This is an awesome, short middle grade book that is destined to be a staple in classrooms for years to come!
It features three boys: Wes, who's Black, Stephen, who's mixed, and Dan, who's white. Stephen is the glue that holds these boys together, but he doesn't know it yet and he's struggling with trying to find his own "lane" in 6th grade.
He attends a basketball game and buys a "What Lane?!" bracelet after a player, Marshall Carter, scores from just about anywhere. He wants to believe his father, who's told him the world is his to discover, but he's increasingly noticing how different people look at him and treat him in different situations, and how they sometimes push him into a "lane" he doesn't want to be in.
With Dan, Stephen recites Black superheroes and watches Stranger Things. But Dan's cousin -- Chad -- is bad news, all around. Stephen doesn't know this, however, because Dan and Wes stopped talking a while ago, and Stephen sorta fell out of hanging around with Wes. Wes warns Stephen about Chad's racist attitudes and beliefs and how he suspects the boy will take things to a dangerous level. But Stephen is still torn about what to do, especially when Dan's involved, and he allows himself to be bullied into "Chad's lane" a few times too many.
A series of events lead Stephen to question which "lane" he's in, and not always by choice. There's the building super who looks at Stephen accusingly after the super's bike is stolen. The grocery store worker who accuses him of stealing a cookie (which he eats before paying for it) while ignoring Dan doing the exact same thing. The police officer who won't wave back and scowls instead.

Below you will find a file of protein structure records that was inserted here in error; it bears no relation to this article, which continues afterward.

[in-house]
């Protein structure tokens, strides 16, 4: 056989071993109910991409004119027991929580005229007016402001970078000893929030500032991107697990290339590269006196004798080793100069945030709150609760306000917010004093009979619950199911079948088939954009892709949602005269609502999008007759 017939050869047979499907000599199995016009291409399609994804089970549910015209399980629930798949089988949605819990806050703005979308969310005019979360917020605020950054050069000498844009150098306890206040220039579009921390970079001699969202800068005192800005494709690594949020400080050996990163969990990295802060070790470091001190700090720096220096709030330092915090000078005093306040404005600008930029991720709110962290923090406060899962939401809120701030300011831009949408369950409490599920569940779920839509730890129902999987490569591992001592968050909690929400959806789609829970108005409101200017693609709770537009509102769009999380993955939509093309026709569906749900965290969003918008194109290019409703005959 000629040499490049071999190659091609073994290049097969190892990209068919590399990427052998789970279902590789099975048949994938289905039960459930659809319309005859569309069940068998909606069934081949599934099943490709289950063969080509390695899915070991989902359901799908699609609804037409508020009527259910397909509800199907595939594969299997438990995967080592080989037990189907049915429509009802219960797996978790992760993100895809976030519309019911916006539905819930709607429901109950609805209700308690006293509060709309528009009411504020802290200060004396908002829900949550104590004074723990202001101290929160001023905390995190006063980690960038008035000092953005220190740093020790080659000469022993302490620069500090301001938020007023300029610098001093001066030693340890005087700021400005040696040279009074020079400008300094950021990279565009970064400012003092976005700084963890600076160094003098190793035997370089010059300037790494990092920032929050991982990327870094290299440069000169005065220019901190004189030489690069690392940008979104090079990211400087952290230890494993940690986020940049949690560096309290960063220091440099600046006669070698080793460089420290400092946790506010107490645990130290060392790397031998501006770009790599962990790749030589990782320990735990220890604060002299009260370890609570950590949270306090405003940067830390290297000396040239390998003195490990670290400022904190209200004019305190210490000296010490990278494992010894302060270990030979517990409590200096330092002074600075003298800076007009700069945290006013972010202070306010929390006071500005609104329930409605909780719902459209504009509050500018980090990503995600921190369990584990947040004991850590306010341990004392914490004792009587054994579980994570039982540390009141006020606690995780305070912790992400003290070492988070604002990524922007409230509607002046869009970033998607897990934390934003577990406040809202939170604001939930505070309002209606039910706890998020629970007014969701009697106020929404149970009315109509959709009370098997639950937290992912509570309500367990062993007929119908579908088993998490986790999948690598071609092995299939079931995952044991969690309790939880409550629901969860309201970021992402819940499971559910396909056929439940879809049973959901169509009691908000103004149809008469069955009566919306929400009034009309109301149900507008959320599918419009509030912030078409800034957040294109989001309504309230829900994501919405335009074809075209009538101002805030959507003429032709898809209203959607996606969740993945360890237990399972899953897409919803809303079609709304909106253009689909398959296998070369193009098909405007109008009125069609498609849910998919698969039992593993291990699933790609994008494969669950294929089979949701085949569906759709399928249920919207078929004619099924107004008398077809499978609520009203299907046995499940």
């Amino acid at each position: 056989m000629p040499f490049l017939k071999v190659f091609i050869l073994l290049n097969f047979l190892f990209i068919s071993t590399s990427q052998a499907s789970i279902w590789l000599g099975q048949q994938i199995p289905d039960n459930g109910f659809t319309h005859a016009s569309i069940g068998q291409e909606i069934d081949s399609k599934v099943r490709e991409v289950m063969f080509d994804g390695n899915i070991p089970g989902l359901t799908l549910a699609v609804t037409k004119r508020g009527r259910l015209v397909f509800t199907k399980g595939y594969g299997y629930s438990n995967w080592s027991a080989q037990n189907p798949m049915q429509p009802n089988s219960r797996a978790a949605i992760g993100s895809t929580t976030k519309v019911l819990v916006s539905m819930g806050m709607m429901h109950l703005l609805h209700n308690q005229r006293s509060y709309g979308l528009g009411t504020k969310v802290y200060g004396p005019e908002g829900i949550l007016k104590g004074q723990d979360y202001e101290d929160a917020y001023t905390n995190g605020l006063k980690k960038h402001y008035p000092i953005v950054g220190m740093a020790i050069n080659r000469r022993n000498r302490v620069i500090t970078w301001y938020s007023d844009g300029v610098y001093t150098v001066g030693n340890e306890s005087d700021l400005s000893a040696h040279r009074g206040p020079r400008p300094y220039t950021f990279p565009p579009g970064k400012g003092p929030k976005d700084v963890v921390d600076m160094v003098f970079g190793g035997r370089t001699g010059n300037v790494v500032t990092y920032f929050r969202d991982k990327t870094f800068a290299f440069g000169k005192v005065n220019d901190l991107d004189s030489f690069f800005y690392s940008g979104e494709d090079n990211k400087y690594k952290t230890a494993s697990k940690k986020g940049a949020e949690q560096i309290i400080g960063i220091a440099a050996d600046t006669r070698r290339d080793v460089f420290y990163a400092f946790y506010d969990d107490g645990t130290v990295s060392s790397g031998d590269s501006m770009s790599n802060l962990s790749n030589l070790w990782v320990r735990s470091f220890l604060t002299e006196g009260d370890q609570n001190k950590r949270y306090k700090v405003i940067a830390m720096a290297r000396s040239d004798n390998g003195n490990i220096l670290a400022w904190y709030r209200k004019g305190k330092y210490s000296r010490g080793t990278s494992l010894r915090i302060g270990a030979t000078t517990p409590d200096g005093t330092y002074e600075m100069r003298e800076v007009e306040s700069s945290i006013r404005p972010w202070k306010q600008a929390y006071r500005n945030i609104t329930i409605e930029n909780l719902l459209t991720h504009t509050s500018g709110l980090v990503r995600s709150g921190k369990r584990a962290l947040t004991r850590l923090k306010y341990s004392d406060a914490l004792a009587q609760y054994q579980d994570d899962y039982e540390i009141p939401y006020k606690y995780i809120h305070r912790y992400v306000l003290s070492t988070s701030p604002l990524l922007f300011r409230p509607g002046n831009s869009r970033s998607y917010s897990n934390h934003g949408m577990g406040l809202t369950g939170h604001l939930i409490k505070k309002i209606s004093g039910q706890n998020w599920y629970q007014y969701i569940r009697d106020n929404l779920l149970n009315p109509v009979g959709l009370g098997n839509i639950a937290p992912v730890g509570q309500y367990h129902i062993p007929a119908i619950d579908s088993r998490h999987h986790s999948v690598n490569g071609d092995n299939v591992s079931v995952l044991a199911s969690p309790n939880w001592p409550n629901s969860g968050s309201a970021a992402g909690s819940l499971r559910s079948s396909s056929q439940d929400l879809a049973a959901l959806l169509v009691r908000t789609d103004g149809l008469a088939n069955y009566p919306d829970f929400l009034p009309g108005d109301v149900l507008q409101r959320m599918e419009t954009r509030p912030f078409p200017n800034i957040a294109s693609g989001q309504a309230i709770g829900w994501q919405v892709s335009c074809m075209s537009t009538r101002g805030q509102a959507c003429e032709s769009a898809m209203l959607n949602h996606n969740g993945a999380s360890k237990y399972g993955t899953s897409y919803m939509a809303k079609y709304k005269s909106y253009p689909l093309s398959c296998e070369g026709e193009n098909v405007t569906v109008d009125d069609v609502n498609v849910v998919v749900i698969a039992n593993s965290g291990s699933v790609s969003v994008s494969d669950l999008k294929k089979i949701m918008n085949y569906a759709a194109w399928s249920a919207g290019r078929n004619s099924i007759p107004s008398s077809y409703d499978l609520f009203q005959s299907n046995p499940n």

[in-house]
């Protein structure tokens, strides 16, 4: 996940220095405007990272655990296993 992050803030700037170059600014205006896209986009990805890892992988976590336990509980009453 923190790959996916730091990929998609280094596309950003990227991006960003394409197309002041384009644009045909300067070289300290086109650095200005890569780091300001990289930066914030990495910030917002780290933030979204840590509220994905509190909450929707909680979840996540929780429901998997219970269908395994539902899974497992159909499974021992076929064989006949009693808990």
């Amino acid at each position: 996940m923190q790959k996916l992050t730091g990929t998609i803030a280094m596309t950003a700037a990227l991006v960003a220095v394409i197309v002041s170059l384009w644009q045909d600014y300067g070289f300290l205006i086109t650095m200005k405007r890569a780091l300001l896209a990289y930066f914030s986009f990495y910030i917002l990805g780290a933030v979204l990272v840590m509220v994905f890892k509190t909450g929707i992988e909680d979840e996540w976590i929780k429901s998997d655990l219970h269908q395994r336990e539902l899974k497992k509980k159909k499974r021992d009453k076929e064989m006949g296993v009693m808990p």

Then Stephen visits the local high school and learns about the Black Lives Matter movement, and Tamir Rice, and listens in a class discussion of race while Wes and his friends recite the names of children killed by police: Lesandro Guzman-Feliz, 15, Trayvon Martin, 17, Michael Brown, 18, and more.
His mother's afraid he's growing up too fast, and doesn't want his father to discuss these things with him, but Stephen's father is determined to do better for his son than his father did for him, bottling all the hurt inside.
It all comes to a head in a most innocent (but dangerous!) way: an invitation to a haunted house for Halloween.
I won't spoil the ending. The sheer complexity of this book, in a short 125 pages, is astounding and sure to be of high interest to middle grade readers. It's packed full of meaning and would make a fantastic jumping off point for conversations around identity and racial injustice in English and Social Studies in middle school.
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